2Avoid making assumptions. You know what they say about people who assume … ! The same goes for writing captions. These assumptions could be on the part of the journalist, photographer, or even someone else at the publication where everything is being put together. Don’t make assumptions about what was going on in the photo, or who the people are. Find out the truth and only include what’s accurate.
3Make sure you aren’t sloppy. Sloppiness happens when someone just doesn’t care, or doesn’t consider the situation important enough to double-check. The result of sloppiness can be incorrect spelling, the wrong names for people in the photo, captions that don’t match the photos, referring to a photo in the story incorrectly, etc. If you’re proud of your work, do a good job from start to finish.
4Remember that what you print is considered fact. As a journalist, whatever you print either in your story or caption is usually considered fact by your readers. They rightfully assume you’ve done your fact-checking and that what you’re telling them is accurate. If you were too lazy or sloppy to do the job, you risk passing along incorrect information to a large number of people.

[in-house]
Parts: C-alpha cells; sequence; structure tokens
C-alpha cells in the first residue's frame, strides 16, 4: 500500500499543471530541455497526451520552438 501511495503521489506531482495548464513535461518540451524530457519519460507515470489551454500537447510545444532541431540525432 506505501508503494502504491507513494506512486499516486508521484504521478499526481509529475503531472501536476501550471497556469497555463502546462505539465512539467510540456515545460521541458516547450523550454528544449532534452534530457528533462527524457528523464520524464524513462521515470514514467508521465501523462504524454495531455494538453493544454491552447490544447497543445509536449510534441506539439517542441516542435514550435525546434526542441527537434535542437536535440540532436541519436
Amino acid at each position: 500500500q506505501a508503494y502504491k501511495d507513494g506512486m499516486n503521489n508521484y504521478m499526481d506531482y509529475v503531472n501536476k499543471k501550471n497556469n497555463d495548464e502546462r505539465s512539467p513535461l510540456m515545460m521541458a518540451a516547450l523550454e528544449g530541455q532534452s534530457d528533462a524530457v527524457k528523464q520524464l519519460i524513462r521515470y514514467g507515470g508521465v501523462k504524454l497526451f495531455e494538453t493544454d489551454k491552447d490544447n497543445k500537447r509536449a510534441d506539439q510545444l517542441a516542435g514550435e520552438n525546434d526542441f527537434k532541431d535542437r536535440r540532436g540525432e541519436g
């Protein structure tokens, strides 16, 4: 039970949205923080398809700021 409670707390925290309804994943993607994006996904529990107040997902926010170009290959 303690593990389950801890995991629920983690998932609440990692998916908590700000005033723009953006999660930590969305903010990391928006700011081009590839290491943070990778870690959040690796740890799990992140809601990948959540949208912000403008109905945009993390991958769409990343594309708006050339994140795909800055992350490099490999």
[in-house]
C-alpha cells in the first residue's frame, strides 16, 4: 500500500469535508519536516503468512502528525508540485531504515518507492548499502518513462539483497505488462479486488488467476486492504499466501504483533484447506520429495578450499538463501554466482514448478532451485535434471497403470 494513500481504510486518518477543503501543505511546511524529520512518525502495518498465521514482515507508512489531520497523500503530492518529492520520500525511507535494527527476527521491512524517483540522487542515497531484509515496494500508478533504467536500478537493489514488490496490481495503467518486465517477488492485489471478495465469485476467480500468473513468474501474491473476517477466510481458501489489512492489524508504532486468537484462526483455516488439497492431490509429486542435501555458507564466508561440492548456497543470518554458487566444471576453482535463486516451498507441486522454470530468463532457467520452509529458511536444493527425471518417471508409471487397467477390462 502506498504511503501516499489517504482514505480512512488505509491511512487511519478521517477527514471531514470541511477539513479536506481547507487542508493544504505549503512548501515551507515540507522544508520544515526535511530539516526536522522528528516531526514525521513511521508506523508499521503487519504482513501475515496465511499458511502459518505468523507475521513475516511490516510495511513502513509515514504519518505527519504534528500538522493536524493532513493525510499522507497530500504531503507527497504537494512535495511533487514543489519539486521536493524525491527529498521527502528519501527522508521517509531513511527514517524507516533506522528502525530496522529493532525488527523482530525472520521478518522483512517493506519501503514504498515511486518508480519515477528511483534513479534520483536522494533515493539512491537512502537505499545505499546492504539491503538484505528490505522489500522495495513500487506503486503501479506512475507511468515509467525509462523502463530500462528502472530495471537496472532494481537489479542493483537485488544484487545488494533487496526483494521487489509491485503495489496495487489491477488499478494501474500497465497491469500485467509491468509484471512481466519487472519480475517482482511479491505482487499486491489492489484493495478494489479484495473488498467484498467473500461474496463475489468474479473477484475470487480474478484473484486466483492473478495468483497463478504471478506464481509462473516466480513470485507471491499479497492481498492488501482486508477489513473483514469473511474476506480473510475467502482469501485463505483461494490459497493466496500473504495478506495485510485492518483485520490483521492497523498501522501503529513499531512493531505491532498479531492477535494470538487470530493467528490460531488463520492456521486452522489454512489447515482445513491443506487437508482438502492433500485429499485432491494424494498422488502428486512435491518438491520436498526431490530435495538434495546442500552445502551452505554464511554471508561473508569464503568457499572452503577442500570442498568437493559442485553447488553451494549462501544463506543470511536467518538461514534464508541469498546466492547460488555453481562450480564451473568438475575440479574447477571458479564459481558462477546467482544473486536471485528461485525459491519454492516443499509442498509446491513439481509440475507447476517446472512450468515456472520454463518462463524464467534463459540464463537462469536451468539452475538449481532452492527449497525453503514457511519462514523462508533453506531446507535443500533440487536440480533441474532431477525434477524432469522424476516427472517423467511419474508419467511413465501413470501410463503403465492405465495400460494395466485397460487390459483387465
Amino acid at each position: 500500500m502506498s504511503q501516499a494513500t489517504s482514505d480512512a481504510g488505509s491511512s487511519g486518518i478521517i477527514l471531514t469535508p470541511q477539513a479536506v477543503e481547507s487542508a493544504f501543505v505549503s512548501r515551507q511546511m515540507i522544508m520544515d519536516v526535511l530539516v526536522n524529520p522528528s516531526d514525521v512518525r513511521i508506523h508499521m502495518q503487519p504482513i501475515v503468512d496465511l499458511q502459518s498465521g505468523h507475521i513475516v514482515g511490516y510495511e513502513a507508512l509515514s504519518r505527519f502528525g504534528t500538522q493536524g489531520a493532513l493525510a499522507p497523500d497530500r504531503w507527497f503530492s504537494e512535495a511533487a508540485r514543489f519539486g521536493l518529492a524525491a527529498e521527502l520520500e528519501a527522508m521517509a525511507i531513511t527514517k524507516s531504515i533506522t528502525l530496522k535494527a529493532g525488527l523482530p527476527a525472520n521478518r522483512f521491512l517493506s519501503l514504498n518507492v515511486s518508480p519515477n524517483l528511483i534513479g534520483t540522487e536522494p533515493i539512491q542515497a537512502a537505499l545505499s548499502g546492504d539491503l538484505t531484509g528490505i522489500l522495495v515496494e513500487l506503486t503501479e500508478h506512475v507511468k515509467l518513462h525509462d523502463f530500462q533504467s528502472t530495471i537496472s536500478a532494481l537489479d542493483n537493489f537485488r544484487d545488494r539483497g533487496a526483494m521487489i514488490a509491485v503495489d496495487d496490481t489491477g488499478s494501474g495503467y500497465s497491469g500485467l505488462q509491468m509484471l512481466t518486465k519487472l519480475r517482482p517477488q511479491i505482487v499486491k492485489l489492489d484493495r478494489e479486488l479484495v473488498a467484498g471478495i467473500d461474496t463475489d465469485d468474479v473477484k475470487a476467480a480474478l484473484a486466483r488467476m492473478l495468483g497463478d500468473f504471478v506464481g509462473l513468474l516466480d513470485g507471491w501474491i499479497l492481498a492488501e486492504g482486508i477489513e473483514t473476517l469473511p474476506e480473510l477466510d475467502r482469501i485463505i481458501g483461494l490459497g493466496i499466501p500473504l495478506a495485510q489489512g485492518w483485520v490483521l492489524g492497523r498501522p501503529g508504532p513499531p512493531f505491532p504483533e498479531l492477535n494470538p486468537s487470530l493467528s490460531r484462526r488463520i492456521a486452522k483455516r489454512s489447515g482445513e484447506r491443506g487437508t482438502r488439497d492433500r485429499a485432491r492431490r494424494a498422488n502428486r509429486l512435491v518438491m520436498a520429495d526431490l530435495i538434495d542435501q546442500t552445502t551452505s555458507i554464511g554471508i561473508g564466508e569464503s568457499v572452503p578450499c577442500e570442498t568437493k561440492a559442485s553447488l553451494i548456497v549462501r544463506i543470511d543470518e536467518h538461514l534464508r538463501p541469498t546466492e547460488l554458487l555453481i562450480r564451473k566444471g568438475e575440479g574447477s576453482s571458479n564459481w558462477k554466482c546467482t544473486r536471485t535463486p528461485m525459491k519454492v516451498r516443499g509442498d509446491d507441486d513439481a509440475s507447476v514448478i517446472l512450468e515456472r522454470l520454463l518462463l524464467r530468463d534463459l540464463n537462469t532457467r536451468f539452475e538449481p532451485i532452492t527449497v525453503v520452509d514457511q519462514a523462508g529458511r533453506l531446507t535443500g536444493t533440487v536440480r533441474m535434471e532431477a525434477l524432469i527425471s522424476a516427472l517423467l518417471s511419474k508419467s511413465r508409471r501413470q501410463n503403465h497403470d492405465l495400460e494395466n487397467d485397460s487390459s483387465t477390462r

How important is it to include time and date in the photo caption?
In photojournalism, it is important to include a reference to when the photo was taken. This can be a specific time, an event, or a year.
How do I mention an unknown photographer?
Cite the work as 'author/photographer unknown'. This is the correct form for anonymous pieces.
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To write good captions in photojournalism, always write in the present tense and strive to be as specific as possible. Be sure to accurately identify individuals in the photos and include the necessary credits and citations when applicable. Avoid writing humorous captions unless the story itself is amusing, and never make judgemental statements. Lastly, fact-check your caption content to ensure the credibility of your story!Did this summary help you?